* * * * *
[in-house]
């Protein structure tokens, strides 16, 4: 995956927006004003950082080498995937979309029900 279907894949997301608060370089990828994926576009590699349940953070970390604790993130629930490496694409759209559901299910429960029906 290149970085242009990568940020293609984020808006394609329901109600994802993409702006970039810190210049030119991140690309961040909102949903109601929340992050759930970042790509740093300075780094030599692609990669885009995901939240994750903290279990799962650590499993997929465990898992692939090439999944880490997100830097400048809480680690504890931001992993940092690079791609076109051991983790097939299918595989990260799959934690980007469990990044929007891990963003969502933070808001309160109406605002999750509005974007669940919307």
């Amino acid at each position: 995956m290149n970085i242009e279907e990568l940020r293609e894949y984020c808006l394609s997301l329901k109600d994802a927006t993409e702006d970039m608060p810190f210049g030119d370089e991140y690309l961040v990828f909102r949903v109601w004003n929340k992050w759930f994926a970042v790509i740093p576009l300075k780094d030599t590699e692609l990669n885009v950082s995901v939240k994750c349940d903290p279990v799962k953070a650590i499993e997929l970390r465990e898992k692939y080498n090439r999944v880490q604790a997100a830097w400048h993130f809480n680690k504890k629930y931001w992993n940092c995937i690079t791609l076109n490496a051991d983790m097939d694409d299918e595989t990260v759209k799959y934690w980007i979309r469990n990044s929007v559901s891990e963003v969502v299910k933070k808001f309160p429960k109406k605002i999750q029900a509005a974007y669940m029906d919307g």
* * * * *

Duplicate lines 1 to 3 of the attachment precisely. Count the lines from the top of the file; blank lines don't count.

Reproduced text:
[in-house]
């Protein structure tokens, strides 16, 4: 995956927006004003950082080498995937979309029900 279907894949997301608060370089990828994926576009590699349940953070970390604790993130629930490496694409759209559901299910429960029906 290149970085242009990568940020293609984020808006394609329901109600994802993409702006970039810190210049030119991140690309961040909102949903109601929340992050759930970042790509740093300075780094030599692609990669885009995901939240994750903290279990799962650590499993997929465990898992692939090439999944880490997100830097400048809480680690504890931001992993940092690079791609076109051991983790097939299918595989990260799959934690980007469990990044929007891990963003969502933070808001309160109406605002999750509005974007669940919307």
């Amino acid at each position: 995956m290149n970085i242009e279907e990568l940020r293609e894949y984020c808006l394609s997301l329901k109600d994802a927006t993409e702006d970039m608060p810190f210049g030119d370089e991140y690309l961040v990828f909102r949903v109601w004003n929340k992050w759930f994926a970042v790509i740093p576009l300075k780094d030599t590699e692609l990669n885009v950082s995901v939240k994750c349940d903290p279990v799962k953070a650590i499993e997929l970390r465990e898992k692939y080498n090439r999944v880490q604790a997100a830097w400048h993130f809480n680690k504890k629930y931001w992993n940092c995937i690079t791609l076109n490496a051991d983790m097939d694409d299918e595989t990260v759209k799959y934690w980007i979309r469990n990044s929007v559901s891990e963003v969502v299910k933070k808001f309160p429960k109406k605002i999750q029900a509005a974007y669940m029906d919307g």